ASU faculty share in Nobel honors
ASU faculty and researchers have had a long history of involvement with the Intergovernmental Panel on Climate Change (IPCC), which is sharing the 2007 Nobel Peace Prize with Al Gore. The Geneva-based IPCC relies on a federation of scientists that have acted as the authoritative voice on global climate change.
IPCC assessments are based on peer-reviewed scientific and technical literature. The reports are written by teams of authors from all over the world who are recognized experts in their field.
IPCC officials say the panel relies on the work of thousands of scientists in hundreds of countries, all of whom provide their services for free.
IPCC is in the midst of releasing the “Fourth Assessment Report,” which will be completed by mid-November.
ASU’s connection to IPCC includes Netra Chhetri, an assistant professor in ASU’s School of Geographical Sciences and the Consortium for Science, Policy and Outcomes, who was involved in the “Third Assessment Report” and “Fourth Assessment Report” of IPCC’s Working Group II on Impacts, Adaptation and Vulnerability. This report provides the most comprehensive and up-to-date scientific assessment of the impacts of climate change, the vulnerability of natural and human environments, and the potential for response through adaptation. Chhetri’s main contribution was in the chapter titled “Food, fiber and forest products.”
“As a contributing author, my role was to review the literature on impacts of climate change in agricultural sector and its socio-economic impact in tropical and temperate regions of the world,” Chhetri says. “This involved compiling and analyzing data from hundreds of studies published from different parts of the world.”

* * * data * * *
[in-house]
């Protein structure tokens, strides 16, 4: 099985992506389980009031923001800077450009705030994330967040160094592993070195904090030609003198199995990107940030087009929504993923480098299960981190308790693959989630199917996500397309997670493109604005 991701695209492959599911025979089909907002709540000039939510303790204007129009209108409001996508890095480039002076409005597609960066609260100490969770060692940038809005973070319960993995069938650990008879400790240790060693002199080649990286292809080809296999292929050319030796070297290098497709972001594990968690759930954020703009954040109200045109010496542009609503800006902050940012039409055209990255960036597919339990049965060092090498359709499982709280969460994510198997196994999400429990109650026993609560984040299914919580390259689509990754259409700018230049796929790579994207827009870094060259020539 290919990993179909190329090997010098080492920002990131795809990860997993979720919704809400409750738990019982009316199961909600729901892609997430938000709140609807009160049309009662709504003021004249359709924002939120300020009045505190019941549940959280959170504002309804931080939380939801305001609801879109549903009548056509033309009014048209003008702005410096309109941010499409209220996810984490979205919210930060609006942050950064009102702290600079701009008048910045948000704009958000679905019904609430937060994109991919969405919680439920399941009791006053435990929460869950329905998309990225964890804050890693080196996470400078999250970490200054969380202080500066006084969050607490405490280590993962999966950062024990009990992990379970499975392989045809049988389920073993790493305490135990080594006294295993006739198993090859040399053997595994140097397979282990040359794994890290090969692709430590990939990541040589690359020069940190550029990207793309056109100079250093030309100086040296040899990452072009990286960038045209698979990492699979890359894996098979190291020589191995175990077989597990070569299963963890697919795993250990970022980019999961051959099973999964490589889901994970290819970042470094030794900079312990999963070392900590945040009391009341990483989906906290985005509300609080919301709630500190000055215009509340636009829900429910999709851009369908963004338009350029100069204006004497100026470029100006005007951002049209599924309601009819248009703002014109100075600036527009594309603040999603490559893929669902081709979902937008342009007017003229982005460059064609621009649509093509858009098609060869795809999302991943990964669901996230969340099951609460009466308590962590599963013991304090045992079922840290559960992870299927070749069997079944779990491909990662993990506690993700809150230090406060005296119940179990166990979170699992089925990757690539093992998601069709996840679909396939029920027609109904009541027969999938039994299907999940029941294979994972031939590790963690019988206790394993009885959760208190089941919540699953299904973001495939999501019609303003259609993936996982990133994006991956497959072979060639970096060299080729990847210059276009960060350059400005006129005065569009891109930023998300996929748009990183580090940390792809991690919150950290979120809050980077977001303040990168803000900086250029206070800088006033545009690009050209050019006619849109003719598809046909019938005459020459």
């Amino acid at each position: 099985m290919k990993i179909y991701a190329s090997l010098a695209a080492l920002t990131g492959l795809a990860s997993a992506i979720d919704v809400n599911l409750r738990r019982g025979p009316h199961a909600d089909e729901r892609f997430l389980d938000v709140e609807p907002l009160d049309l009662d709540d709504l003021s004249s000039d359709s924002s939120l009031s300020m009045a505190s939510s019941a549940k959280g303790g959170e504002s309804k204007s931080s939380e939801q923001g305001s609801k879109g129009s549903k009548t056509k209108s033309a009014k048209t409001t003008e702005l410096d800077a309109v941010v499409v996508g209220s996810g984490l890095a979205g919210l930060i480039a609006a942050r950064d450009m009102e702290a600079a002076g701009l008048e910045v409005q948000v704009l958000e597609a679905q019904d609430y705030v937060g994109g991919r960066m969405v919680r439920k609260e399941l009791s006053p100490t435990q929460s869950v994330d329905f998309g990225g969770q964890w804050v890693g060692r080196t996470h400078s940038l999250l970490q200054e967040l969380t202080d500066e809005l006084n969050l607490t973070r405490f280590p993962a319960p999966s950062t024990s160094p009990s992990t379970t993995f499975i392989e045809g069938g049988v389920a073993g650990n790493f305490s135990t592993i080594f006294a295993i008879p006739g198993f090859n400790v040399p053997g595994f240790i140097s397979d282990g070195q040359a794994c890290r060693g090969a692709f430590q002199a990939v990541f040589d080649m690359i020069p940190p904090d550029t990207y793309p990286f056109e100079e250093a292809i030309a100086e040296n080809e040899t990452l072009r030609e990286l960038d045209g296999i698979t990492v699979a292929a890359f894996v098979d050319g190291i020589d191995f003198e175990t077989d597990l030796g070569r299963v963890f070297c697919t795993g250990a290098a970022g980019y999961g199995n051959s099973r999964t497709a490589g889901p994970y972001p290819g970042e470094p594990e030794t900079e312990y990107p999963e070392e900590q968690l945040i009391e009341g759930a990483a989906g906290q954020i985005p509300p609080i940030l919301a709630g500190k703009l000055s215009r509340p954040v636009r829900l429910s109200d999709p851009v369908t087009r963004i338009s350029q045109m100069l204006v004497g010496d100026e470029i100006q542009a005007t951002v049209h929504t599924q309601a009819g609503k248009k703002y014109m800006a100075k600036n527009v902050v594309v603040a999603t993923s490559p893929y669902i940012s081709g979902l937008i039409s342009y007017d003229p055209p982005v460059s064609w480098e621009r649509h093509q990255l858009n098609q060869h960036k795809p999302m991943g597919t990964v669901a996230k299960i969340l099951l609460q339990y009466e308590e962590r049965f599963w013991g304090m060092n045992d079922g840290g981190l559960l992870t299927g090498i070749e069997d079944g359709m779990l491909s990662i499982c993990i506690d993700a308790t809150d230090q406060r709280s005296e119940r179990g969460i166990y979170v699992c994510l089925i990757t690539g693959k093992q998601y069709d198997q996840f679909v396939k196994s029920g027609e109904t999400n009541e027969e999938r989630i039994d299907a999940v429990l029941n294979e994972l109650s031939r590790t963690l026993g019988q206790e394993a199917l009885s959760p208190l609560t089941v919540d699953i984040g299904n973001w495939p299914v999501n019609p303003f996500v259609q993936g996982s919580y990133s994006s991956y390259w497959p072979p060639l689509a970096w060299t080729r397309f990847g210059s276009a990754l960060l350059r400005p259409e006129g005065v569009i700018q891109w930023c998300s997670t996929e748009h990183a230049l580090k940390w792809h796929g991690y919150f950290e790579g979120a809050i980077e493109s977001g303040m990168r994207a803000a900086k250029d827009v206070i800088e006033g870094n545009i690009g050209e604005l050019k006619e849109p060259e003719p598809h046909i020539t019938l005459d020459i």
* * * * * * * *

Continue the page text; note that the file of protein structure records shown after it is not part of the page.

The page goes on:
Chhetri also prepared information that illustrates the impacts of climate change in cereal prices.
Other ASU researchers who have been involved with the IPCC include Robert Balling, a professor the School of Geographical Sciences. Balling has been a chapter writer for several past IPCC assessments.
James Buizer, executive director for Strategic Institutional Advancement in the Office of the President, also has been involved in past IPCC assessments. He has been a contributing author to several IPCC special reports, a reviewer of the “Second Assessment Report” and “Third Assessment Report,” and as lead coordinator of the U.S. government response to Working Group II of the “Third Assessment Report,” which came out in 2002.
Many other ASU faculty have offered time as expert reviewers of various IPCC reports.
“This is an honor that goes to all the scientists and authors who have contributed to the work of the IPCC, which alone has resulted in enormous prestige for this organization and the remarkable effectiveness of the message that it contains,” says Rajendra Pachauri, the chairman of the IPCC upon learning of the group being awarded the Nobel Peace Prize.